Perhaps one of the chief arguments for a lunar station is its capability to act as a testing ground. In the same way that the decades-long development of the ISS taught us about technologies and science in LEO, the development of those capabilities into a lunar station could help enable the long-term aspiration to establish a settlement on Mars.

“It can provide a testing and proving ground for a variety of important advanced technologies and capabilities, including robotics, ISRU, resource depots, deep-space crew habitats, closed-loop life support, in-space propulsion, optical communication, and space-additive manufacturing,” the authors, Robert Bruce Pittman, Lynn D Harper, Mark E Newfield and Daniel J Rasky from NASA’s Space Portal, wrote in the paper.

A design for a lunar base by Foster + Partners developed for the European Space Agency. Image and featured image courtesy of ESA/Foster + Partners

The possibilities for scientific studies are also mentioned but, perhaps more interestingly, “the Lunar Station will give our space program a much-needed logical next step to strengthen its relevance to the US public, its leadership in the international community, and its technical cutting edge.” Fittingly given the Trump presidency’s approach to space being reminiscent of the space race, the lunar station is suggested as a means to re-establish the US as a forerunner in space development.

Furthermore, there is a clear emphasis on the potential offered by partnering with private space companies. The paper points out that both China and the European Space Agency (ESA) are not only planning for further lunar exploration and development, but have declared themselves open to collaboration with private companies.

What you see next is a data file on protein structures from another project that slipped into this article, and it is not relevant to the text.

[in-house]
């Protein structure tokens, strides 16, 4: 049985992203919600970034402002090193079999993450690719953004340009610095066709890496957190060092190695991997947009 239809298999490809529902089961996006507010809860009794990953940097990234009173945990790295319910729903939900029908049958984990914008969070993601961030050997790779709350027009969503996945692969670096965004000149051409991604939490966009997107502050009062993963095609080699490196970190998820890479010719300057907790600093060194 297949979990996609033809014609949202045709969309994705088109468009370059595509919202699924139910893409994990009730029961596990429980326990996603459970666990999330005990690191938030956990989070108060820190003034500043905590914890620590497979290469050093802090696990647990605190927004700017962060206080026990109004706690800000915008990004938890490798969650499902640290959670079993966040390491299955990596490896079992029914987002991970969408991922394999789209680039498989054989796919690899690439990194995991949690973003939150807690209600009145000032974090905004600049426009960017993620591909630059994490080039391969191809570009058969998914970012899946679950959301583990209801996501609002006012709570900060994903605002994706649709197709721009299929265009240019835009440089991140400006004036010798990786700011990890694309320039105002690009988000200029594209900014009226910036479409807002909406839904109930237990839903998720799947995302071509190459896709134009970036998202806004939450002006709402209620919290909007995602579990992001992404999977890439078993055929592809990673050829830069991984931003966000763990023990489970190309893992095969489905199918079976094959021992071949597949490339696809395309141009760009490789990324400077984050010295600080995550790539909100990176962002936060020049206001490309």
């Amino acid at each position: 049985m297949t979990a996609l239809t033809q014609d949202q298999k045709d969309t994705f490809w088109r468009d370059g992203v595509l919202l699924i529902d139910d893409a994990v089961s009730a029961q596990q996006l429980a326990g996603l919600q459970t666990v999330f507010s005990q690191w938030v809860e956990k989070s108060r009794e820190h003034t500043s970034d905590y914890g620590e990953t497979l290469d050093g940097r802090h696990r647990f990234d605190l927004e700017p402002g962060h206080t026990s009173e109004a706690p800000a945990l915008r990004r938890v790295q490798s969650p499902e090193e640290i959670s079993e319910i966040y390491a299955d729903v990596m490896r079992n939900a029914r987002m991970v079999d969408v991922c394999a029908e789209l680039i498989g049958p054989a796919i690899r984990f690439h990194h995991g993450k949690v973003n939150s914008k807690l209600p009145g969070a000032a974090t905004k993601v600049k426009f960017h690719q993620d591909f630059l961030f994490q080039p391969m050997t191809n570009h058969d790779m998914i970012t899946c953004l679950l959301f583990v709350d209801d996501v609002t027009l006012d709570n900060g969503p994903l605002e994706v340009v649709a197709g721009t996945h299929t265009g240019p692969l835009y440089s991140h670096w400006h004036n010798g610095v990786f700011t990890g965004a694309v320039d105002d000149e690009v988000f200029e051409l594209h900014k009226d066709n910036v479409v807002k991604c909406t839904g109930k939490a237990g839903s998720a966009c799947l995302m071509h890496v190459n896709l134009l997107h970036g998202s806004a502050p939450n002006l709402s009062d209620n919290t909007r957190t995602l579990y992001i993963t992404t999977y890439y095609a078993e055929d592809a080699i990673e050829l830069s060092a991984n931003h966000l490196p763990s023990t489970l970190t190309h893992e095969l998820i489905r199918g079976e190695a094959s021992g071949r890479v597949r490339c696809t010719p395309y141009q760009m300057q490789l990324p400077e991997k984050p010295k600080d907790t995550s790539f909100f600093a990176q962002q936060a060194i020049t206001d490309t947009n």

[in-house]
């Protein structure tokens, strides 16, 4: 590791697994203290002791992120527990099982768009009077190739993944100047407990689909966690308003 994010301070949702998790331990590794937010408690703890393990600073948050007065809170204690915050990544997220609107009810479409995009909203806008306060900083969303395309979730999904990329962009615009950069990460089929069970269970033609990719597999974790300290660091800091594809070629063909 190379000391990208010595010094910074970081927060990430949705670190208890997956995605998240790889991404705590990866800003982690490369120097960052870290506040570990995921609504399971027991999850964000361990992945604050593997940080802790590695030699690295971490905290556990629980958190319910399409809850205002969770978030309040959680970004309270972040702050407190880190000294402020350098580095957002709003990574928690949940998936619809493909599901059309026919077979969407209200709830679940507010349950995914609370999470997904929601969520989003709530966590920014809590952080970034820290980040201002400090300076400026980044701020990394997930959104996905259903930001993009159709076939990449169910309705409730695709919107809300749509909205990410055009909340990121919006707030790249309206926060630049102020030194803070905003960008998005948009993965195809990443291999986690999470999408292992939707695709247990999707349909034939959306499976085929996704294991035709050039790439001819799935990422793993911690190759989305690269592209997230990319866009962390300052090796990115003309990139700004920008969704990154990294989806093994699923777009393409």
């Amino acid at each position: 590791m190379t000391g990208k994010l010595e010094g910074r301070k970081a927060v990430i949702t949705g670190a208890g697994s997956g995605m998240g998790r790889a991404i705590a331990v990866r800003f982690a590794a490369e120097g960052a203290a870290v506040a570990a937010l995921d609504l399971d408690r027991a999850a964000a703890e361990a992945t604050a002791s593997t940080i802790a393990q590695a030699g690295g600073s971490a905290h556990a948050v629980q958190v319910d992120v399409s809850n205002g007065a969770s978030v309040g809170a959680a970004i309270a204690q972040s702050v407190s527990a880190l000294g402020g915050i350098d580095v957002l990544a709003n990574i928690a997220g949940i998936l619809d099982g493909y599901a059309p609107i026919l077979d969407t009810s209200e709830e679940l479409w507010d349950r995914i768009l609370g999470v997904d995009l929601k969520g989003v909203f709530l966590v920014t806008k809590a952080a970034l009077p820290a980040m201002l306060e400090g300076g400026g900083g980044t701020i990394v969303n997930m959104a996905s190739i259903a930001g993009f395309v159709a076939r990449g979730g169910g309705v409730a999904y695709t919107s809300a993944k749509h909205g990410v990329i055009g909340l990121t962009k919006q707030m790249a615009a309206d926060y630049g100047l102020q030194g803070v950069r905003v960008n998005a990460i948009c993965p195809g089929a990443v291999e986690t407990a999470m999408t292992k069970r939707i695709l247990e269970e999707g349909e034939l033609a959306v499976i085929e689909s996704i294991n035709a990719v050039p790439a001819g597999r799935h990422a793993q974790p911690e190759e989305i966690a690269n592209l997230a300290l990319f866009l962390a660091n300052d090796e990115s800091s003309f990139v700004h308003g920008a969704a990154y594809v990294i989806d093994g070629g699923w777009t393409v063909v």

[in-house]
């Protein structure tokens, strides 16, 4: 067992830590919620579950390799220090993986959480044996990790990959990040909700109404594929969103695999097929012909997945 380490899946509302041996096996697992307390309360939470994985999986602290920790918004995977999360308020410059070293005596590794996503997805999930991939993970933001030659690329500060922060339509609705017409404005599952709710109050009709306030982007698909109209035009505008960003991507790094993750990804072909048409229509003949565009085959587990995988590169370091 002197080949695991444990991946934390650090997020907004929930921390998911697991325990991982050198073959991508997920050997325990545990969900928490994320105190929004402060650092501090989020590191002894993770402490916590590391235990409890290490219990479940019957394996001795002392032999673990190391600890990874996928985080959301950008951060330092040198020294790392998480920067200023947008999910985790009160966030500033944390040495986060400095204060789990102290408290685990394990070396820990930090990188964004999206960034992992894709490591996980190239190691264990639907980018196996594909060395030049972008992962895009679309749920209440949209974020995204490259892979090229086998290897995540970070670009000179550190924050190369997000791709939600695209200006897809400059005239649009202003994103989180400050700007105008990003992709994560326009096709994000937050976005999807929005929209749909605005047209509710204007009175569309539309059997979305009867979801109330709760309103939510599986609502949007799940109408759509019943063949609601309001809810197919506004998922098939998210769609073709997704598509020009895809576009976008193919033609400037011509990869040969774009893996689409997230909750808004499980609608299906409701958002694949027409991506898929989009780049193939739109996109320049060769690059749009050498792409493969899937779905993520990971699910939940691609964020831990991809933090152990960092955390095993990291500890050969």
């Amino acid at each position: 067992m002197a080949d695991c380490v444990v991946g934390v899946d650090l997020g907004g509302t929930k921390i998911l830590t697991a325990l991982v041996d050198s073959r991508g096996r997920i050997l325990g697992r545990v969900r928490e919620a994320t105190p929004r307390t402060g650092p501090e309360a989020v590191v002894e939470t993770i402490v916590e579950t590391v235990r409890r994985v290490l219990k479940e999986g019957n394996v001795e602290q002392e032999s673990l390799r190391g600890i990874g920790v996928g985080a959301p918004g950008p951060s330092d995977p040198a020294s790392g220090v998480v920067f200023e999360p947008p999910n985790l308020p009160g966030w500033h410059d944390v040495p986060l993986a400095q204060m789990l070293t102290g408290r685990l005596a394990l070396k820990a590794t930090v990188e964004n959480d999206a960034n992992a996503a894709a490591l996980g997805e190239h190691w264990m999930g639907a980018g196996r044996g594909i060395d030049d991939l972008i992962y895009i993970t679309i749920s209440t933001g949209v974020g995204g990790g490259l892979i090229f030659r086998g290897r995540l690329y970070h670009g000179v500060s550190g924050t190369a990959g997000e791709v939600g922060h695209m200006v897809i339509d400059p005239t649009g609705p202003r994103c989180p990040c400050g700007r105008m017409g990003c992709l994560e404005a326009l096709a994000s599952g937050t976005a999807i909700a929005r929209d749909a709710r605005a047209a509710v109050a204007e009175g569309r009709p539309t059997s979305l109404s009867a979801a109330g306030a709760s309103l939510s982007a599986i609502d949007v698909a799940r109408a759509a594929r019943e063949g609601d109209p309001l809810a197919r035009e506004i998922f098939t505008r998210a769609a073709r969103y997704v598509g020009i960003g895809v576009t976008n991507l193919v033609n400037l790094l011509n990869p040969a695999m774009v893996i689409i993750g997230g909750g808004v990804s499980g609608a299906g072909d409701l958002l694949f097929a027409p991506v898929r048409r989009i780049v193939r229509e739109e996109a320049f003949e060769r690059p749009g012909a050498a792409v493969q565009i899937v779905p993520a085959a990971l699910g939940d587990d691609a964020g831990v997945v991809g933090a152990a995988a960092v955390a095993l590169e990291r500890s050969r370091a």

With probably the foremost private space company in the world, SpaceX, based in the US, and President Trump favouring private companies taking part in future space development, it makes sense to leverage Elon Musk’s ambitions toward a more currently achievable goal than Mars. With the paper also finding interest from the investment community, a lunar station could well be a private-fronted effort.

A 1989 depiction of a lunar base, showing an expandable habitat module similar to the real-life modules developed by Bigelow Aerospace. Image courtesy of NASA

The station itself would be a permanent facility on the Moon, able to support crews of 6-10 people. Intended to operate and develop similarly to the ISS, but with a broader range of stakeholders, the station would act as both the hub and starting point for any further settlement of the Moon. In the same way that the ISS now features commercial activities in addition to the scientific work, the various stakeholders in the station would be able to develop their interests around the core of the station.

“The Lunar Station community would jointly develop and share infrastructure as well as separately develop and own specific capabilities,” the authors wrote. “Activities would range from scientific research and technology development to resource mining and processing and to human exploration of the Moon and even tourism.”

The paper predicts that it would take 5 years to build the station and it would cost roughly $2bn a year to build and operate.